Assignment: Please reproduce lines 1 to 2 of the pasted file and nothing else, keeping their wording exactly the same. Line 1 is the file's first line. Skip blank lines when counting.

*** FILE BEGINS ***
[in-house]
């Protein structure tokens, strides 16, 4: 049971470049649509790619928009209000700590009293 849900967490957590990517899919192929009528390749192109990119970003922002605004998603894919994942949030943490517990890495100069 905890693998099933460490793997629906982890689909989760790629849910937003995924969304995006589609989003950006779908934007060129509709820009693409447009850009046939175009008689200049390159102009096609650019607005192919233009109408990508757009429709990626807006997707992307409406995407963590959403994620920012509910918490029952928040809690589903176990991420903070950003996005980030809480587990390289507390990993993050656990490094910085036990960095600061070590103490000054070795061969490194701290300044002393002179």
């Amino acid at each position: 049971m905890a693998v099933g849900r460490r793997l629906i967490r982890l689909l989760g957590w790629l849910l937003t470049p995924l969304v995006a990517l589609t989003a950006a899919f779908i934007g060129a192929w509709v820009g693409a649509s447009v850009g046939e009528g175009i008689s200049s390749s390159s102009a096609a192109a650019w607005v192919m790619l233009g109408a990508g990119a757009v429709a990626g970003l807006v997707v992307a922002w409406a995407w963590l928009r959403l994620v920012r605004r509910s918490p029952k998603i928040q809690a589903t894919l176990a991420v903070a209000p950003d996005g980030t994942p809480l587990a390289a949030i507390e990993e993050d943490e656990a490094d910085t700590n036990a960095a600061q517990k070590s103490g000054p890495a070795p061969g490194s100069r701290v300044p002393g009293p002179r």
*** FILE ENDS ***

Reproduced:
[in-house]
């Protein structure tokens, strides 16, 4: 049971470049649509790619928009209000700590009293 849900967490957590990517899919192929009528390749192109990119970003922002605004998603894919994942949030943490517990890495100069 905890693998099933460490793997629906982890689909989760790629849910937003995924969304995006589609989003950006779908934007060129509709820009693409447009850009046939175009008689200049390159102009096609650019607005192919233009109408990508757009429709990626807006997707992307409406995407963590959403994620920012509910918490029952928040809690589903176990991420903070950003996005980030809480587990390289507390990993993050656990490094910085036990960095600061070590103490000054070795061969490194701290300044002393002179």